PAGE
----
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The concept of “learning loss” has traditionally been an issue that educators deal with exclusively in the summer months. Here in 2021, however, learning loss has taken on a whole new meaning as the prevalence of both virtual classrooms and hybrid-style remote/in-person learning has led to growing concerns about how students’ knowledge retention is affected.

Dan Jorgensen, PhD, of the Colorado Department of Education’s School Improvement and Planning Unit is one of many education leaders who is concerned about learning loss in the wake of COVID-19. “If schools are to effectively address the learning loss created by the pandemic, it is imperative that they know the extent of the loss along with the most effective evidence-based strategies to support our students’ growth moving forward,” said Jorgensen.

The full impact of the COVID-19 pandemic on students is still very much being processed by the education community. While research on learning loss as it pertains specifically to coronavirus-related teaching adjustments is still in its infancy, a fair amount of existing data can be applied to address the issue.

In recent months, several Regional Education Laboratories have taken research from previous studies and recontextualized the relevant data into resources that educators and education leaders alike can use to combat learning loss stemming from the pandemic.

Last summer, REL Central hosted a webinar titled “Personalizing Instruction to Address COVID-19 Learning Gaps” that explored ways in which existing personalized and competency-based learning methods might be used to overcome pandemic-related learning disruptions. A 2020 Ask-A-REL response from REL Northwest likewise repurposed several summer-related learning loss resources that educators looking to mitigate remote learning loss issues could use. Produced by REL Mid-Atlantic, the fact sheet Keeping Pace: Strategies for Ensuring Equitable Continuity of Learning During the COVID-19 Pandemic also presents previous research that can be applied to the problem-laden 2020-21 academic year.

While exact figures are still being determined, the pandemic has definitely shown that the extent of the “digital divide” in American education is much greater than previously thought, which has raised additional concerns regarding equity-related achievement gaps. Concerns also exist about how the pandemic has affected students from minority groups and low-income students, as the fall 2020 data was most likely missing data from these particular student populations (according to Bellwether Education Partners, an estimated three million students are missing from school as a result of the COVID-19 pandemic).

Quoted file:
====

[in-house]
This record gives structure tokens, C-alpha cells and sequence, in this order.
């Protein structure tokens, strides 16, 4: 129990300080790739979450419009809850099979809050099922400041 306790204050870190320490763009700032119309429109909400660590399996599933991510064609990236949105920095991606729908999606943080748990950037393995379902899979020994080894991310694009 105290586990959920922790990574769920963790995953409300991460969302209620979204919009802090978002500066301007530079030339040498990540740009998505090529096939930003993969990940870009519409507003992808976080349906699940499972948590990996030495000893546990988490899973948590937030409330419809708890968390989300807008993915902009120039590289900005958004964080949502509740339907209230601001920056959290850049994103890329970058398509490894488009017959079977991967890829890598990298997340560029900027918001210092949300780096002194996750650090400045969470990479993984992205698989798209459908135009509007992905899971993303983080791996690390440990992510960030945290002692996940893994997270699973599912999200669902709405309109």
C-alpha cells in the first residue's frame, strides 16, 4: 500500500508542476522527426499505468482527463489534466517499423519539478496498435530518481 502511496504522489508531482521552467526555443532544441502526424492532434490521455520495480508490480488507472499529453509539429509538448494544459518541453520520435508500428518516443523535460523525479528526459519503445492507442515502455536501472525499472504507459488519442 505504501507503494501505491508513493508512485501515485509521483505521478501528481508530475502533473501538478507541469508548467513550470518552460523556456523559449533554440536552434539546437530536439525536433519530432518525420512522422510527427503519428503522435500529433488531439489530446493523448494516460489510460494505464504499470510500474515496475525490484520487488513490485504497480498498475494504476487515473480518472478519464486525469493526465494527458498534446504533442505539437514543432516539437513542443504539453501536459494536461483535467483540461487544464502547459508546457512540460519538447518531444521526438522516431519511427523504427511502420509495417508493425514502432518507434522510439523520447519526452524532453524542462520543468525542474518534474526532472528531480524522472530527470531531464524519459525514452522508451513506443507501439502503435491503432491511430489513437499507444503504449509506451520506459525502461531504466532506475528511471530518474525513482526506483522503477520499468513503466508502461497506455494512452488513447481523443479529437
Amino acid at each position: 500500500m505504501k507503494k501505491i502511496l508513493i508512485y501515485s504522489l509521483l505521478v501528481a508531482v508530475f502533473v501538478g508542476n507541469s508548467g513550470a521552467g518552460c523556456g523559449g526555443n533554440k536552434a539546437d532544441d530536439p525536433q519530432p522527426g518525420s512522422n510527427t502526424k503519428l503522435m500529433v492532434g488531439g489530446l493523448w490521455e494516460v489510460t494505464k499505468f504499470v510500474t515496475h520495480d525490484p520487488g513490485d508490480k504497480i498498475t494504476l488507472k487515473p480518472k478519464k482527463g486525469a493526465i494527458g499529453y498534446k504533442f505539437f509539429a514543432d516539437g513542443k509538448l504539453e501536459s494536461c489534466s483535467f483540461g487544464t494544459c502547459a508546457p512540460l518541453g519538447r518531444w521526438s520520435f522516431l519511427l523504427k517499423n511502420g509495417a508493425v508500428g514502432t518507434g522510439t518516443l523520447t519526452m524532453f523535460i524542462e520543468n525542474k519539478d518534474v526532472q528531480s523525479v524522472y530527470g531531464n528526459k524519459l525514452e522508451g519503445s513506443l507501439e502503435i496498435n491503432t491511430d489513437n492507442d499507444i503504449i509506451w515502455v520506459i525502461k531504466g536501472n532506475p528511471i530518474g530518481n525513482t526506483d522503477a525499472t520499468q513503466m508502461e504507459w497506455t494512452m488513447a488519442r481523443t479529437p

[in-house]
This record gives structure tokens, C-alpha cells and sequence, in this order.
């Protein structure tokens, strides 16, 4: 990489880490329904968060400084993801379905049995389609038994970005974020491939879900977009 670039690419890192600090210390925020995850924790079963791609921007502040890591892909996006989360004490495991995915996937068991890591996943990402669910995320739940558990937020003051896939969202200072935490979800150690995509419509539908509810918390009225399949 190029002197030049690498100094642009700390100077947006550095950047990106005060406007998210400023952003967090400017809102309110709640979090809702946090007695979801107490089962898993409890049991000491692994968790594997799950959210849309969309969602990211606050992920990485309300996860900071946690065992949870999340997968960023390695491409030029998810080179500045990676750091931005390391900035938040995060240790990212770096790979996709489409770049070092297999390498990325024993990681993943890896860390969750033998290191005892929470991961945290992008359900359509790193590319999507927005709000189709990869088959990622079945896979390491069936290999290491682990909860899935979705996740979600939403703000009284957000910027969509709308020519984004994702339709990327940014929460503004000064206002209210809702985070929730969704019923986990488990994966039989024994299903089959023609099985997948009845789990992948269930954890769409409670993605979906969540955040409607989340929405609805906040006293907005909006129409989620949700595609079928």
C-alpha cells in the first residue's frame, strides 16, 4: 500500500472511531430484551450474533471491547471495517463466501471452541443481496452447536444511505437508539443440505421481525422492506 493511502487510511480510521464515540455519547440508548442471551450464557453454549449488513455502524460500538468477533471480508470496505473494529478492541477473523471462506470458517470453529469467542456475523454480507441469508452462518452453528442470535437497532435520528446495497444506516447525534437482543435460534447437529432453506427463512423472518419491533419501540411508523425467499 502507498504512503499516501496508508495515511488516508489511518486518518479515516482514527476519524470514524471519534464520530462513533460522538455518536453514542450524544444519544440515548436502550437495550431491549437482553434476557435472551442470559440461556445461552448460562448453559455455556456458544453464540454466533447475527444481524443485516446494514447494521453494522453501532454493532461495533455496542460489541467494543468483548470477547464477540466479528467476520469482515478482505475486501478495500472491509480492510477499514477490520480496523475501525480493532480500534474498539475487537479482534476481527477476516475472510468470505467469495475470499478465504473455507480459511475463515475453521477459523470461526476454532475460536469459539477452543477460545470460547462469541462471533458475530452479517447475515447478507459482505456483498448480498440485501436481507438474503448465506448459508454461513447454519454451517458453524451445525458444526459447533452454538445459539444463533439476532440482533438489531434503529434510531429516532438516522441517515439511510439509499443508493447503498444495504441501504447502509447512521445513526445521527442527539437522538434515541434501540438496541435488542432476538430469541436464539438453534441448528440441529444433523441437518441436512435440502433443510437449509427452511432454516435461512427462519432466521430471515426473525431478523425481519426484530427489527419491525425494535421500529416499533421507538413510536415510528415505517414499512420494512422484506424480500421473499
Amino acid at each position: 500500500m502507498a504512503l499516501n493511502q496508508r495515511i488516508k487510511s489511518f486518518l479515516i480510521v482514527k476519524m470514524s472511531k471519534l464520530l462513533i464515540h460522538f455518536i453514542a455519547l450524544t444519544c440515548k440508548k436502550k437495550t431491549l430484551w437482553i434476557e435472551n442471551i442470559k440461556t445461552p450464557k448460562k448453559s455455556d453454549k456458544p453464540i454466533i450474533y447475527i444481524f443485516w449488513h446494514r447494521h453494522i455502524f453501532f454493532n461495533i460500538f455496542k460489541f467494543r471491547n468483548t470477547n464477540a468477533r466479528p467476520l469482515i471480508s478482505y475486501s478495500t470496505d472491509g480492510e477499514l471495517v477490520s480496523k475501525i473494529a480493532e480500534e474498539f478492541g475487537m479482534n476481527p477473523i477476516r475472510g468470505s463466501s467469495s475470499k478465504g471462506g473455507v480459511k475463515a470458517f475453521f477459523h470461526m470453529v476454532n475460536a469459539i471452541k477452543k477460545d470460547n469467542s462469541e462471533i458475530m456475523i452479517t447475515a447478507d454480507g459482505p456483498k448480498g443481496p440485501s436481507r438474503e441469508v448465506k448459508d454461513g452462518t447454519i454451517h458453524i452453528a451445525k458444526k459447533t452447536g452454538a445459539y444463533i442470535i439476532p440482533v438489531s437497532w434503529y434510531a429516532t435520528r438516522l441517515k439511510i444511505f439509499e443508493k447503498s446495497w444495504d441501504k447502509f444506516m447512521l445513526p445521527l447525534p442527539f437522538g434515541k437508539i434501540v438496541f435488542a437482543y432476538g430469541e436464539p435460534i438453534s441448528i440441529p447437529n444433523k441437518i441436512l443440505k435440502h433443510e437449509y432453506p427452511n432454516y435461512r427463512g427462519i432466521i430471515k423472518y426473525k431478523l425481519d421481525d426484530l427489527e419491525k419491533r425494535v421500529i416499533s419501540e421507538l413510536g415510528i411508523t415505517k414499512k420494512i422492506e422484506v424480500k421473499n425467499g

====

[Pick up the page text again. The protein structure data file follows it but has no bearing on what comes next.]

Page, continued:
Given the extent of the issue, proactive strategies for combating learning loss are being implemented at the federal level. In a recent blog post, Institute of Education Sciences (IES) director Mark Schneider introduced a plan of action to combat pandemic-related learning loss that focused on understanding the crisis and accelerating discovery, responding to the crisis with new tools to help students catch up, and making sure the most high-need students don’t get left behind. By focusing on these three areas, IES is creating and supporting an infrastructure that will combat learning loss and developing an ongoing, data-based system that will benefit students and educators beyond COVID-19.

As previously addressed by the IES in its Operation Reverse the Loss, there is high interest in how tutoring can be used to mitigate pandemic-related learning loss. Brown University recently released A Blueprint for Scaling Tutoring Across Public Schools, which proposes a permanent national tutoring program.

These new, large-scale strategies will hopefully help to alleviate nationwide learning loss, which initial research suggests might be rather extensive. Data released in November 2020 by the Northwest Evaluation Association provided a comprehensive national overview on pandemic-related learning loss: Learning During COVID-19: Initial Findings on Students’ Reading and Math Achievement and Growth. The data showed that reading loss was relatively minimal (based on test scores) and math was the subject hardest hit, with scores dropping an average of 5-10 percentile points when compared with 2019.

As the education community continues to assess the damage done by COVID-19 to student learning and form a more comprehensive response to pandemic-related learning loss, using preexisting data to help combat the issue will hopefully help reduce its overall impact.